“Cops?” David said, ripping open a candy bar with his perfect teeth. “Out here in the hinterland?”
         “Why would the cops show?” Jake asked.
         Kristen crossed her arms on her chest. “He stole a candy bar.”
         “One fucking candy bar,” Jake said with a laugh, biting into the Snickers.
         “Why’d you do that?” Jake asked David.
         David looked at the paper sack Jake was holding against his chest. “Hey, what you got there?”
         “Because he thinks he can do what he wants,” Kristen said in response to Jake’s question. “We get out here, he becomes the Ugly American. In Boulder, he’d never do something like that. In Boulder, he’s all about political correctness, and--”
         “I was just having fun,” David said, throwing his arms out in appeasement. “We’re on vacation, and I felt like doing something—I don’t! I was showin’ off for you, babe, like we’re just college brats again!”
         “We’re not in college anymore, David.”
         “Hey, you there!”
         Jake recognized the gravelly voice. He turned to see Harry Dean Stanton moving toward him, sort of hunched over, the cigarette still dangling between his lips. The oldster’s wool-lined Carhartt jacket flapped open to show an old-style revolver sitting in a butterscotch shoulder holster.
         The dog was following loyally from about six feet behind him.
         “You there!” Harry Dean called, pointing at David.
         David looked around, incredulous, and tapped his chest. “Me?”
         “Yeah, you.” Harry Dean shouldered past Jake, planted one worn worn, unlaced sneaker on the edge of the concrete pump island, and glowered at David from beneath the bill of his soiled green feed cap. “What the hell you think you’re doin’, amigo?”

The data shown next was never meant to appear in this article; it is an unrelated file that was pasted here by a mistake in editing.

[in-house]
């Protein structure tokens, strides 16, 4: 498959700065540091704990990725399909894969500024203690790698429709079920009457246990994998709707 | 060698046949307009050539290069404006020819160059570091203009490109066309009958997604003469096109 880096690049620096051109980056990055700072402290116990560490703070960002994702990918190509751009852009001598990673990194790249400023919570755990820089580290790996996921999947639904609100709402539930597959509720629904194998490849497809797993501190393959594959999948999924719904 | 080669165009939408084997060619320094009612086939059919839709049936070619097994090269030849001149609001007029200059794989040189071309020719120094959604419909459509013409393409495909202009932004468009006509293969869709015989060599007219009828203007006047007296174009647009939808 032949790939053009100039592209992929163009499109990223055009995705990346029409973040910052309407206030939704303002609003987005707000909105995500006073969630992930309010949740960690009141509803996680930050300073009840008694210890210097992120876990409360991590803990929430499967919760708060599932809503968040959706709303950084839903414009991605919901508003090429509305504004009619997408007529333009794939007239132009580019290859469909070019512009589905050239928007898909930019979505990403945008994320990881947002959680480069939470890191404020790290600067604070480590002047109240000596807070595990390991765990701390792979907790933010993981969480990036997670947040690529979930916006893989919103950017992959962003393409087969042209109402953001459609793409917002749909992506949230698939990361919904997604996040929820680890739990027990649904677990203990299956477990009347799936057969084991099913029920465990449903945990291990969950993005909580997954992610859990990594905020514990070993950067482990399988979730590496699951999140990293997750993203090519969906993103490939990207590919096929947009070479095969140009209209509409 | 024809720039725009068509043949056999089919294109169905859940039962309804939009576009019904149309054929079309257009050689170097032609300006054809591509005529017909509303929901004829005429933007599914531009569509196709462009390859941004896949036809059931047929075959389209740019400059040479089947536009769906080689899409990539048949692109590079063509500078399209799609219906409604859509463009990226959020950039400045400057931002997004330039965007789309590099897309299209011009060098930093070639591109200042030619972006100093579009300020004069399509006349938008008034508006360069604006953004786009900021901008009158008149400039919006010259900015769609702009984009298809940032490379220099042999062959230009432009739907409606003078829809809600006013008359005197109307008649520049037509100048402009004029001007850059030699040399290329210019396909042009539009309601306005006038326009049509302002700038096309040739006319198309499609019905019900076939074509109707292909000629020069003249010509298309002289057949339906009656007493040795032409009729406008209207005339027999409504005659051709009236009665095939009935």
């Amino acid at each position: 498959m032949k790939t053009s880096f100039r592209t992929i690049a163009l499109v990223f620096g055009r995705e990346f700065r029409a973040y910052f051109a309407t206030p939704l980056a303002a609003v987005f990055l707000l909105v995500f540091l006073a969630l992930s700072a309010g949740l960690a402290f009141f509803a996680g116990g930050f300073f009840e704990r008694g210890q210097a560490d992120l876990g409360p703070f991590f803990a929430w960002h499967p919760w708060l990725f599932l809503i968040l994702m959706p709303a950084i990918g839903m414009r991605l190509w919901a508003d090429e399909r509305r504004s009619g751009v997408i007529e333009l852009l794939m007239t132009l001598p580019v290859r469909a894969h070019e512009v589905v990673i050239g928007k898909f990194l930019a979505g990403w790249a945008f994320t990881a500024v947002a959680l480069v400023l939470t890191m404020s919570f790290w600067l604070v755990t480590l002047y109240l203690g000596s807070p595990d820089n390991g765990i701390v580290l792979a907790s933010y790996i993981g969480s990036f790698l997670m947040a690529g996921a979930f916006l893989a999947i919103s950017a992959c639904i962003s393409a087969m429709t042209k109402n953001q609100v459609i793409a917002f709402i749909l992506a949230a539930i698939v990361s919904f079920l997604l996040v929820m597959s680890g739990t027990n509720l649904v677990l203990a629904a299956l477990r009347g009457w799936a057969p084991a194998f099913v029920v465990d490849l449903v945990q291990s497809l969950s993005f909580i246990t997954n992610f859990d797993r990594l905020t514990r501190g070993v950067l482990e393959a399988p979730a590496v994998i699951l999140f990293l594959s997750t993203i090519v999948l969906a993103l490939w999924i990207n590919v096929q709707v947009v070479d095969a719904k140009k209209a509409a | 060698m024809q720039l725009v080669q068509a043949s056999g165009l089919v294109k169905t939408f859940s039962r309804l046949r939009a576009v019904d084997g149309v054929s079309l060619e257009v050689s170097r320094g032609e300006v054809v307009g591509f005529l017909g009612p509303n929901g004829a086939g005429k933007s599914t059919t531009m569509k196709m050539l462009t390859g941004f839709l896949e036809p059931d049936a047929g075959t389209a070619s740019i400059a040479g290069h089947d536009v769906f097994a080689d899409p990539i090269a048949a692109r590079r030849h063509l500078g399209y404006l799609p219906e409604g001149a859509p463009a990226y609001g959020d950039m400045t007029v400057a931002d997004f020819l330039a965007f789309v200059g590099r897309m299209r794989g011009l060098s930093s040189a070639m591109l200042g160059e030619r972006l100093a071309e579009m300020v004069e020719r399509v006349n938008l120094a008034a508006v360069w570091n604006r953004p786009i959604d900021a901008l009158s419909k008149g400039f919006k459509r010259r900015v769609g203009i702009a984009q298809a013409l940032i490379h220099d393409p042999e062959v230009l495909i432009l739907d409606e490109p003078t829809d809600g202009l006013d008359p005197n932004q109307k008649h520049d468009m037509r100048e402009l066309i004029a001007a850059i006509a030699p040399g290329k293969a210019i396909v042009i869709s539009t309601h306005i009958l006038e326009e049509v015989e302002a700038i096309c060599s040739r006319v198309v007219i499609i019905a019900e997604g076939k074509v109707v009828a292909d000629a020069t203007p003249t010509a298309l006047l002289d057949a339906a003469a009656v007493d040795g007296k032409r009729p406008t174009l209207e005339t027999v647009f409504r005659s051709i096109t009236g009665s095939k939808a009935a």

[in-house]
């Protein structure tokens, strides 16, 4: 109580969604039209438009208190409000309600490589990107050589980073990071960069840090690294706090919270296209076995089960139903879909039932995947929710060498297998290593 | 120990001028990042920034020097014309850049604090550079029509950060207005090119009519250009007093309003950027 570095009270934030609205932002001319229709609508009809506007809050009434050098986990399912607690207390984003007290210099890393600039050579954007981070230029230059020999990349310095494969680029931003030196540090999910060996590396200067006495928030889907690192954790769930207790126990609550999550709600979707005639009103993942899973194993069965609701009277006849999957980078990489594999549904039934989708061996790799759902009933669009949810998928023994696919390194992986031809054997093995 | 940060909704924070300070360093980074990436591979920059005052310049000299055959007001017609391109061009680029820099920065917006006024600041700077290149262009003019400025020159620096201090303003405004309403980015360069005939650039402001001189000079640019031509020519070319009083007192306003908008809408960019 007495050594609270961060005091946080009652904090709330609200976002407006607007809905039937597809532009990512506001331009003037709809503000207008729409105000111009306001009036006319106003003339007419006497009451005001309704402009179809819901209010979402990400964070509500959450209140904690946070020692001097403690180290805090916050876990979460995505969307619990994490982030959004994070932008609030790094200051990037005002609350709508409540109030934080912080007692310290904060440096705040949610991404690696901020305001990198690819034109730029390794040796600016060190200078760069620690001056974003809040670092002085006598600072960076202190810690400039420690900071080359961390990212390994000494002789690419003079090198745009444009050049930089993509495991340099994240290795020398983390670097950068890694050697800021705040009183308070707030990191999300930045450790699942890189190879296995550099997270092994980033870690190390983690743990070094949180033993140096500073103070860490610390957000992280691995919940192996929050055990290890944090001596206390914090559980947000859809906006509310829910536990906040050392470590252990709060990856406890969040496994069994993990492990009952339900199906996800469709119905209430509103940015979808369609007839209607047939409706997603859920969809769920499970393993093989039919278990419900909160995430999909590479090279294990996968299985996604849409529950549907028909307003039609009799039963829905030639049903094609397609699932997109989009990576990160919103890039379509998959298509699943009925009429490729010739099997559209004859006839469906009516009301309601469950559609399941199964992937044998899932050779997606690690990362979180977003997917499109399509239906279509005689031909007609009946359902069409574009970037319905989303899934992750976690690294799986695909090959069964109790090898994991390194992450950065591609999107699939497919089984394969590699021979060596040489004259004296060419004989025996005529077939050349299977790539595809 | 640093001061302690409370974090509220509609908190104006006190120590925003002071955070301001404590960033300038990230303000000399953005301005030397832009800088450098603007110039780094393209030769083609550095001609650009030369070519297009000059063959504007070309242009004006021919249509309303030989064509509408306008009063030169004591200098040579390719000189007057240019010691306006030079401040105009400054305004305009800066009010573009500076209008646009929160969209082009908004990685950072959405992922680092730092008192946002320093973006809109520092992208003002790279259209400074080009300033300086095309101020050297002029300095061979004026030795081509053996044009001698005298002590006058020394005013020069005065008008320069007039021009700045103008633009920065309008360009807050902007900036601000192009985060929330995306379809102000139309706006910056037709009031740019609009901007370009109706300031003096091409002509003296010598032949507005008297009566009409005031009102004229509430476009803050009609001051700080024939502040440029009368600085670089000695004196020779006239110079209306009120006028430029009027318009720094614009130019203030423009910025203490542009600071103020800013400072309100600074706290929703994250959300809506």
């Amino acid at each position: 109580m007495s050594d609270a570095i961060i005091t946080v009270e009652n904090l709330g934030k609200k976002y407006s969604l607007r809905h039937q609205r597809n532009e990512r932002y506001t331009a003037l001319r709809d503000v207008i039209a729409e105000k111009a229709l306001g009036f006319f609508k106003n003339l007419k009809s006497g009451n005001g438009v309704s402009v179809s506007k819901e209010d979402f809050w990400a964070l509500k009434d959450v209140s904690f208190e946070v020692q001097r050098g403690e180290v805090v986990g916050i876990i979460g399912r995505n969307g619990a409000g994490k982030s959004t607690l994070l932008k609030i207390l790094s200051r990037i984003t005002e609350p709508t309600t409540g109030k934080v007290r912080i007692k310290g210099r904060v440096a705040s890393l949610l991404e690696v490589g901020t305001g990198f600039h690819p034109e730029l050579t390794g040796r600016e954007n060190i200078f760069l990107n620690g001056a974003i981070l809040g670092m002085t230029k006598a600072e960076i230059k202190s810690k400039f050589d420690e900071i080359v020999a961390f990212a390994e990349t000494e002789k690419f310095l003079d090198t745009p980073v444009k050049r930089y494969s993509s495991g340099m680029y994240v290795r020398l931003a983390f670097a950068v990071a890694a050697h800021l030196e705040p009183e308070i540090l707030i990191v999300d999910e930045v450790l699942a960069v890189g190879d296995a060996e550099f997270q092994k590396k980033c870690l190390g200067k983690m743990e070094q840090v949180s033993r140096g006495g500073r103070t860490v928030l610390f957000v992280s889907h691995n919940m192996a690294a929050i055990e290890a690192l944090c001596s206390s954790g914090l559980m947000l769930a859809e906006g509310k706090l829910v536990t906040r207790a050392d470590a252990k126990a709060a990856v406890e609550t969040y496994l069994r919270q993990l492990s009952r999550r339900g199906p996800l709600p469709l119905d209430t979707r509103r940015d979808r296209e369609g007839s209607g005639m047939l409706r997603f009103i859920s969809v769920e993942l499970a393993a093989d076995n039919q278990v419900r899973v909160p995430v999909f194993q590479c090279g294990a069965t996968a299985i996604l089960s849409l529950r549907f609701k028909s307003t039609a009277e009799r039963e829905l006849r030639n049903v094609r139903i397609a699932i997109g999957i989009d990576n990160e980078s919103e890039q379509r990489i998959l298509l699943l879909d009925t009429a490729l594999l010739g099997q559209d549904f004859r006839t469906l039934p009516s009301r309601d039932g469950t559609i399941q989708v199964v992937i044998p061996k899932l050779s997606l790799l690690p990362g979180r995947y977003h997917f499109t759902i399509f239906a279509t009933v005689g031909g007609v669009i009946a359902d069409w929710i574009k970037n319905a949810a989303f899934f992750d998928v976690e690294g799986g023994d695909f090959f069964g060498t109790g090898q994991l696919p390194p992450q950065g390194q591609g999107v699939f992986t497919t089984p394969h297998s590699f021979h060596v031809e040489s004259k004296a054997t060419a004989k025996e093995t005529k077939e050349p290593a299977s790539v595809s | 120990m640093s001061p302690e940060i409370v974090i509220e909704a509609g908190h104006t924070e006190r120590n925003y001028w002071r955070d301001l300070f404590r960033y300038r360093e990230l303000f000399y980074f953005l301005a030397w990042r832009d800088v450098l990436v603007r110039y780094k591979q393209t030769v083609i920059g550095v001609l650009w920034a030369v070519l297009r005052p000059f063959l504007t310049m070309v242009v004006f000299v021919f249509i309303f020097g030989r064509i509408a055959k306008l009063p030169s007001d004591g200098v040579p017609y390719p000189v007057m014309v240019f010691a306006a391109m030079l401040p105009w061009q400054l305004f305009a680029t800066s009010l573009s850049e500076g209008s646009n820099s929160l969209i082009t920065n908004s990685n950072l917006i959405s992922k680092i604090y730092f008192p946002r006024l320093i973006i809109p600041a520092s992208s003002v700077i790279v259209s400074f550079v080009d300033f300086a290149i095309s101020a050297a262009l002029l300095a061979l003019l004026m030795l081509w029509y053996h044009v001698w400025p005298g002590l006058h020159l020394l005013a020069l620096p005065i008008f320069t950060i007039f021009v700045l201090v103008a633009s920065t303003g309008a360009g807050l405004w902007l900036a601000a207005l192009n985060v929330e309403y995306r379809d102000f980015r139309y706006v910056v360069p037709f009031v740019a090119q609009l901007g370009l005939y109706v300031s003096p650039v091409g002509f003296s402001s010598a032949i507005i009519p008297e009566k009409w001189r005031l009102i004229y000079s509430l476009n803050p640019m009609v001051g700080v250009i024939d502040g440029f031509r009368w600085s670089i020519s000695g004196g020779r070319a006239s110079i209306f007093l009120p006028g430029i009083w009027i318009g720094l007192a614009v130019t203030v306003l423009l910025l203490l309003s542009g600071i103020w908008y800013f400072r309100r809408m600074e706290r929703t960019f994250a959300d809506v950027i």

Kristen furled her brows at the man in shock and disbelief.
         “What do you mean?” David asked him.
         “You think you’re pretty tricky, don’t you, Fancy Dan? Comin’ in here in you’re big tricked-out camper, slappin’ around here in your little sandals and your fancy-schmancy sunglasses. You figure you’re gonna pull the wool over the dumb country folks’ eyes—that it? Gonna make fun of us.”
         “Ah, shit,” David said, flushing as he held up the Snickers bar. “It’s a fucking candy bar, for chrissakes!”
         “I seen you stick it in your pocket. Me—I got eyes in back of my head and in both ears. I was talkin’ to Marge at the register, but out the corner of my left eye”—he tapped his brow with a finger missing its tip—“I seen you slide that little Snickers bar into your pocket. Wasn’t sure that’s what you did, but then I turned around and seen you snicker at you’re little honey here. Snicker about your Snickers bar!”
         He laughed without humor.
         Harry Dean turned to Kristen, looked her brashly up and down. “Holy shit—look at you, darlin’. Miss, does this piece of shit belong to you?”
         Kristen hesitated. She glanced in terror at Jake and then at David and then she looked down before cautiously sliding her gaze over the ground and up at the glowering visage of Harry Dean, who could have leaped right off the screen of a straight-to-dvd horror flick.
         “Well, we’re married,” she said, shaking her hair back from her face and crossing her arms over the generous twin swells in her knit tube top. Her lightly tanned skin was all chicken flesh from the cold. “So, yeah, I guess you could say the dumb piece of shit belongs to me.”
         “So what now?” David asked the man, flushed with embarrassment. He gave Kristen a flat, admonishing glance before shuttling his stricken gaze back to the old-timer.
         Jake couldn’t help but enjoy his old pal’s unease. David looked just like he had when a cop had caught him and Jake smoking pot in Dave’s Trans Am in the woods behind their high school baseball field. Like a balloon that had suddenly lost its air.
         “Well,” Harry Dean said, sliding his Carthartt jacket back to reveal the old-style revolver hanging under his arm. Jake thought it was a Colt. It look like Matt Dillon’s gun. “I reckon I’m gonna have to make me a citizen’s arrest. Kindly turn and place your hands against the camper there, amigo, and spread your feet wide apart. I’m gonna frisk you for firearms.”